In a follow-up to last week’s version of this column, I’d like to point out that there are two sides to the issue of “consent of the governed.”

To recap, the centuries-old phrase has been used in political, religious and journalistic writings and can be found near the beginning of the United States Declaration of Independence in reference to how people in government have a duty to do their governing according to the consent of the people being governed.

And as I mentioned, there’s not nearly enough consent sought by federal office holders these days, and it’s quite popular to simply force an agenda or implement a policy without regard to the will of the majority.

But I’d say it’s easily arguable that the blame for the situation is shared. I believe that while too many federal politicians have lost sight of their obligation to truly serve their constituents, they’re not necessarily simply going rogue in the face of open disagreement and dissent.

No, I think it’s apparent they’re “getting away” with a lot of stuff because they’re being allowed to.

Wait, what?

Yep, the people must share the blame for their collective will not receiving constant and unwavering consideration by the folks calling the shots in government. Too many people are content to sit back and let things happen as they may, and just say or think, “well there’s another sign of the times.”

Whether that’s a result of apathy, fear or ignorance is debatable, but it’s most likely a combination of the three.

I also think many people are too caught up in the unbridled present-day realm of electronic devices, entertainment and frivolous activities, and aren’t motivated to be educated with regard to things that negatively affect their lives. And since that negativity typically manifests more like a slow drip than a waterfall, it’s not noticeable enough to get their attention.

There’s actually a scientific element at the core of this issue called “cognitive dissonance.” By definition, that means “the state of having inconsistent thoughts, beliefs or attitudes, especially as relating to behavioral decisions and attitude change.”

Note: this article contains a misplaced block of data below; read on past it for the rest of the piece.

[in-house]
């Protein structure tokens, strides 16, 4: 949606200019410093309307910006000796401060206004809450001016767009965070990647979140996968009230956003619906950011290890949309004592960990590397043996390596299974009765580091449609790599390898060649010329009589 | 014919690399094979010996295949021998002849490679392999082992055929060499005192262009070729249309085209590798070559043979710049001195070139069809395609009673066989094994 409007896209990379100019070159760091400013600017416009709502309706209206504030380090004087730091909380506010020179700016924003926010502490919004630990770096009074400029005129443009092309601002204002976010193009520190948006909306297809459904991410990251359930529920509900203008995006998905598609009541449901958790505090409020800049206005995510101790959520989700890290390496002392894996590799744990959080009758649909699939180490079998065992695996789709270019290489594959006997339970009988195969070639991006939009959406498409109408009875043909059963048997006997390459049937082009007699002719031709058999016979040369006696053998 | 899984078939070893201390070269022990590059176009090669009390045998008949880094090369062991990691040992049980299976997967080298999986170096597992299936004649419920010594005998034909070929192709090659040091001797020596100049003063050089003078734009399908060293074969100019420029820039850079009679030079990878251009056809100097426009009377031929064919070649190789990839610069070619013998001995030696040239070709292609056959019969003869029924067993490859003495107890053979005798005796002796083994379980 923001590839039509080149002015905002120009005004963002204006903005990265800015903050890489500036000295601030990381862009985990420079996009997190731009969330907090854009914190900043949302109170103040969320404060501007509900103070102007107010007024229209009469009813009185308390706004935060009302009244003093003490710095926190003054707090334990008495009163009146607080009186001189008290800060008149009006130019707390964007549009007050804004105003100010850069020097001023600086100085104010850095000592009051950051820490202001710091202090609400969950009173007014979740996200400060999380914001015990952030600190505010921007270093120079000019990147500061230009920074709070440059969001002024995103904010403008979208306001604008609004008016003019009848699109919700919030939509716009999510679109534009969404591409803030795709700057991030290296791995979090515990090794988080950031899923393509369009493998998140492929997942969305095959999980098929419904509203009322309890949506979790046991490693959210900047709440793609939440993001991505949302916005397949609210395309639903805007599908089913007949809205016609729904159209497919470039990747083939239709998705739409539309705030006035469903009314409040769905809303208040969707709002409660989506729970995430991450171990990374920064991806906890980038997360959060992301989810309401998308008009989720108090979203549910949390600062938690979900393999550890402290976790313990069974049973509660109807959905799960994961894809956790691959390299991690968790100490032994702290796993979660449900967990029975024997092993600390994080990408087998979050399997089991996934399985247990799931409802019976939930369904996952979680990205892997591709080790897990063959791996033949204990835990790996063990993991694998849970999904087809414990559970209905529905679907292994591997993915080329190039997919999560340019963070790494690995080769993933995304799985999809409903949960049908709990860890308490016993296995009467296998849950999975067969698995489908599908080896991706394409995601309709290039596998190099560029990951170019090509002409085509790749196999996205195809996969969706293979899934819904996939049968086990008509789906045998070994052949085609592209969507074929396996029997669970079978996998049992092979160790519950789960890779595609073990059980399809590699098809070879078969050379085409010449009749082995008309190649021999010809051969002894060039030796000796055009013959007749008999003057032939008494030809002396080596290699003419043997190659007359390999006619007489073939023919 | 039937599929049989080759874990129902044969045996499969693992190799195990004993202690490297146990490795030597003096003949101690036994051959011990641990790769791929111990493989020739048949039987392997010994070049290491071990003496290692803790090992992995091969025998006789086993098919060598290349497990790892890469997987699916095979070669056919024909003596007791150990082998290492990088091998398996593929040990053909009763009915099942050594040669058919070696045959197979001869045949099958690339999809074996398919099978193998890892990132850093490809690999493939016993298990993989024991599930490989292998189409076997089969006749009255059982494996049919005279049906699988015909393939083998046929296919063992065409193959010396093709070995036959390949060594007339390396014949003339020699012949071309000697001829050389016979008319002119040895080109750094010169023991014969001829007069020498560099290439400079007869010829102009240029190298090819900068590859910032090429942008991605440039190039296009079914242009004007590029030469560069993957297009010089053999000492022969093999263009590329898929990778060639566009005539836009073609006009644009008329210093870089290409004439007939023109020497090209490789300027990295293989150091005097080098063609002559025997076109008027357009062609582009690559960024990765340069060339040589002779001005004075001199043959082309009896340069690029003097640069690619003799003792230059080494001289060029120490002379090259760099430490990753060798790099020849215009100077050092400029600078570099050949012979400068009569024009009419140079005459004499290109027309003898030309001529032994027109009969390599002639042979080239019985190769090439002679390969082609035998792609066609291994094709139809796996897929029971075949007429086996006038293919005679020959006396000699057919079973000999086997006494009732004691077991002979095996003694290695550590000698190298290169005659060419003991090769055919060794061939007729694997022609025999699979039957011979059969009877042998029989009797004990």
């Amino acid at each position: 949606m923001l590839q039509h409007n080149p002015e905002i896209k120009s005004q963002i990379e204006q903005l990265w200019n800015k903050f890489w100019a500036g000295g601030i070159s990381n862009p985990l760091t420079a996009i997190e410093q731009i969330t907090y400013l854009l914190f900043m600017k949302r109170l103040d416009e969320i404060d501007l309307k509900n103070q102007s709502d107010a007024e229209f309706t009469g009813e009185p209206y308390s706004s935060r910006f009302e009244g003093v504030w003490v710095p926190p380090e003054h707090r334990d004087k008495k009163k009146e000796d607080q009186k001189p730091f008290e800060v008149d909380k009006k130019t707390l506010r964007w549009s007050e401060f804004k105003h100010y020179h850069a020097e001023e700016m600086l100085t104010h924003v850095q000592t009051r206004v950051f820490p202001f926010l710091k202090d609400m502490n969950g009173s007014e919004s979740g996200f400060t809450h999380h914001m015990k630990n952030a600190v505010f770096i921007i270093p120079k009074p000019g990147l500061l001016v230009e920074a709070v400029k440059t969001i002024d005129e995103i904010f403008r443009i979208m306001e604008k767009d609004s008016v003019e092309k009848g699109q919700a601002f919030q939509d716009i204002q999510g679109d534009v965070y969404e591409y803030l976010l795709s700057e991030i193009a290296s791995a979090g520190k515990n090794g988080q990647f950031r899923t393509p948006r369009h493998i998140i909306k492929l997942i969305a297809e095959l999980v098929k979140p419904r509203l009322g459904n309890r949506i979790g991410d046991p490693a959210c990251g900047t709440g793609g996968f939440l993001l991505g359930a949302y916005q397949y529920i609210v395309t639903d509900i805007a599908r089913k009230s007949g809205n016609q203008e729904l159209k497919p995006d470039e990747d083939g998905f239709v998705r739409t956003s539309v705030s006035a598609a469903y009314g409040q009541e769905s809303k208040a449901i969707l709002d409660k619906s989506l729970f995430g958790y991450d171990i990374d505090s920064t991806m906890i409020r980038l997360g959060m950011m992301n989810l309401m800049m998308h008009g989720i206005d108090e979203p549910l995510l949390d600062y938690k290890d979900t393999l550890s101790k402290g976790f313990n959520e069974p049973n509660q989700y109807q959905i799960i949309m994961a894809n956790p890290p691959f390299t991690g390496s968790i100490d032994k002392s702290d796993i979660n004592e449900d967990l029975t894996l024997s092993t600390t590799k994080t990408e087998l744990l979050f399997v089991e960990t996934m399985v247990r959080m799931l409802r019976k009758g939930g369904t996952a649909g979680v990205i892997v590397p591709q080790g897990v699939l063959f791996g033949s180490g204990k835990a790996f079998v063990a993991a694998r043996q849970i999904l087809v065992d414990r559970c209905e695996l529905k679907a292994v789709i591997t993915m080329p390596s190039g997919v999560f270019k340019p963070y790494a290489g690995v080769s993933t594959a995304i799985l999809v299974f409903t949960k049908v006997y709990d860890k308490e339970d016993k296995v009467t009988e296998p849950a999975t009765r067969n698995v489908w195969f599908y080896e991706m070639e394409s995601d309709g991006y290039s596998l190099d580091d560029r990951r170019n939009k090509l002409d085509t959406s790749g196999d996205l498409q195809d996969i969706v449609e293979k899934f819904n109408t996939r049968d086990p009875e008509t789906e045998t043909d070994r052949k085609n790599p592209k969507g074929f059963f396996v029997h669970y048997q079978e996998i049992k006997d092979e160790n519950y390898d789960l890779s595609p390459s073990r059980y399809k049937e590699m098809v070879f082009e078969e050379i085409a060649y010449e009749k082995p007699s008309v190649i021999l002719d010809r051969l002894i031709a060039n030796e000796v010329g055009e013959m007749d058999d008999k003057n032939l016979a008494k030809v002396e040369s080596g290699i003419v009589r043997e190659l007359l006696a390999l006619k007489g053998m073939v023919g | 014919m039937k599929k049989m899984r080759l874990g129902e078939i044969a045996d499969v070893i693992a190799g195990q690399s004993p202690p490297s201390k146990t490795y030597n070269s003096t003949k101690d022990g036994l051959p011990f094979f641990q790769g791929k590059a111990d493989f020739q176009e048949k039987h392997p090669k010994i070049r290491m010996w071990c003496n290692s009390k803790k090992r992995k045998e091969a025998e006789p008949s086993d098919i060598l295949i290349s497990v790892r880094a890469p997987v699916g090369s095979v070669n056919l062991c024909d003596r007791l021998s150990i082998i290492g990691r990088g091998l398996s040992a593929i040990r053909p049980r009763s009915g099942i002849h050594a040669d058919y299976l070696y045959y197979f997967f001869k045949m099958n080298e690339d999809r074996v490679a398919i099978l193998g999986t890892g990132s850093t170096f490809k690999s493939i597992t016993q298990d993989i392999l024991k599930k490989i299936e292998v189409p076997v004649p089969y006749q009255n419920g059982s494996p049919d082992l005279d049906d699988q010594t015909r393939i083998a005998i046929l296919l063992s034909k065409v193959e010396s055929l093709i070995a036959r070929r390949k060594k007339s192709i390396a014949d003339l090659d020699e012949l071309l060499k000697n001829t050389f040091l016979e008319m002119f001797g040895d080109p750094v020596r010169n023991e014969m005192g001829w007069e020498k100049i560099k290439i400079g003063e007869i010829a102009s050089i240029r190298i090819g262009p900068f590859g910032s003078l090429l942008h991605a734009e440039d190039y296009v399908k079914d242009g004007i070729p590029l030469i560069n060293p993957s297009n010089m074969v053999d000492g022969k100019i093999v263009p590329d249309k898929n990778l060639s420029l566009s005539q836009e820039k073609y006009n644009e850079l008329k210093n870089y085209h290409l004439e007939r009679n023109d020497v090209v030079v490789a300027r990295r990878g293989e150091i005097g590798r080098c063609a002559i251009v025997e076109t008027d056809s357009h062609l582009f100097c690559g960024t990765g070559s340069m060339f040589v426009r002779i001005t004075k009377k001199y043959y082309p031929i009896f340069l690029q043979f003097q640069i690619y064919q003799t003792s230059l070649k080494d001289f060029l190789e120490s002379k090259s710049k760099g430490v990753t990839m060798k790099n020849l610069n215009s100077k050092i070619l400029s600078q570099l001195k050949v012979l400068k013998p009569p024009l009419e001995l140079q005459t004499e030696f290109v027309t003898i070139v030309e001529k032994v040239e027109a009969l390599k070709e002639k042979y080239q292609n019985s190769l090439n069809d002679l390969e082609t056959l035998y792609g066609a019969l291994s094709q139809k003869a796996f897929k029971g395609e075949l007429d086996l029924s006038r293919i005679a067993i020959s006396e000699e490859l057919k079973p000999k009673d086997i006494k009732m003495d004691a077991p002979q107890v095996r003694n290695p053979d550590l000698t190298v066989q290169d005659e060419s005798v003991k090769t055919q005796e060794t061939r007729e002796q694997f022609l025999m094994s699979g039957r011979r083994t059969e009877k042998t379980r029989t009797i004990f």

In practice, cognitive dissonance causes stress or anxiety, and people often try to gain relief by “explaining things away” or rejecting new information that conflicts with their existing beliefs. In other words, if someone has been programmed to think a certain way or believe a certain set of things, they’re quick to dismiss anything they see or hear to the contrary.

In still other words, if they’ve come to accept lies as truth, they’re far less likely to recognize actual truth.

Let’s be clear here: It’s not about being a 24-7 “conspiracy theorist,” it’s about using discernment and having eyes to see and ears to hear what’s real versus what’s conjured up as a distraction or diversion. It’s about not taking everything the mainstream media presents as correct and legitimate, but rather to be attentive to information, statistics and other clues (that are pretty much always there) that raise red flags.

Sure, sorting through the chaff to find the grain can take a bit of effort, but no more than people put forth to fill their lives with stuff that’s both pointless and foolish. And I believe it’s worth my time to be cognizant of what’s real rather than simply accept what I’m told without verification.

So what’s the solution?

I’m not sure there’s a singular action people can take, but in our society we have so many avenues available. In this case, it might be letters to politicians, peaceful demonstrations or good old conversation with fellow humans – or once again, a combination of such methods.

But the bottom line is, genuine consent of the governed isn’t going to be acquired by inaction. We should know that by now by simply taking a look around.

There’s a quote most often attributed to Edmund Burke, an Irish statesman, economist and philosopher in the 1700s: “The only thing necessary for the triumph of evil is for good men to do nothing.”

Burke also said, “All tyranny needs to gain a foothold is for people of good conscience to remain silent,” and “The greater the power, the more dangerous the abuse.”

I think what Burke was getting at is that if the people really want what’s good for them, it’s up to them to go after it and then protect it. In today’s terms in the U.S., that means if there’s to be consent of the governed, then the governing can’t be allowed to go against what’s consensual and must be held accountable when they do.

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Doug Davison

Doug Davison is a writer, photographer and newsroom assistant for the Houston Herald. Contact him by phone at 417-967-2000 or by email at

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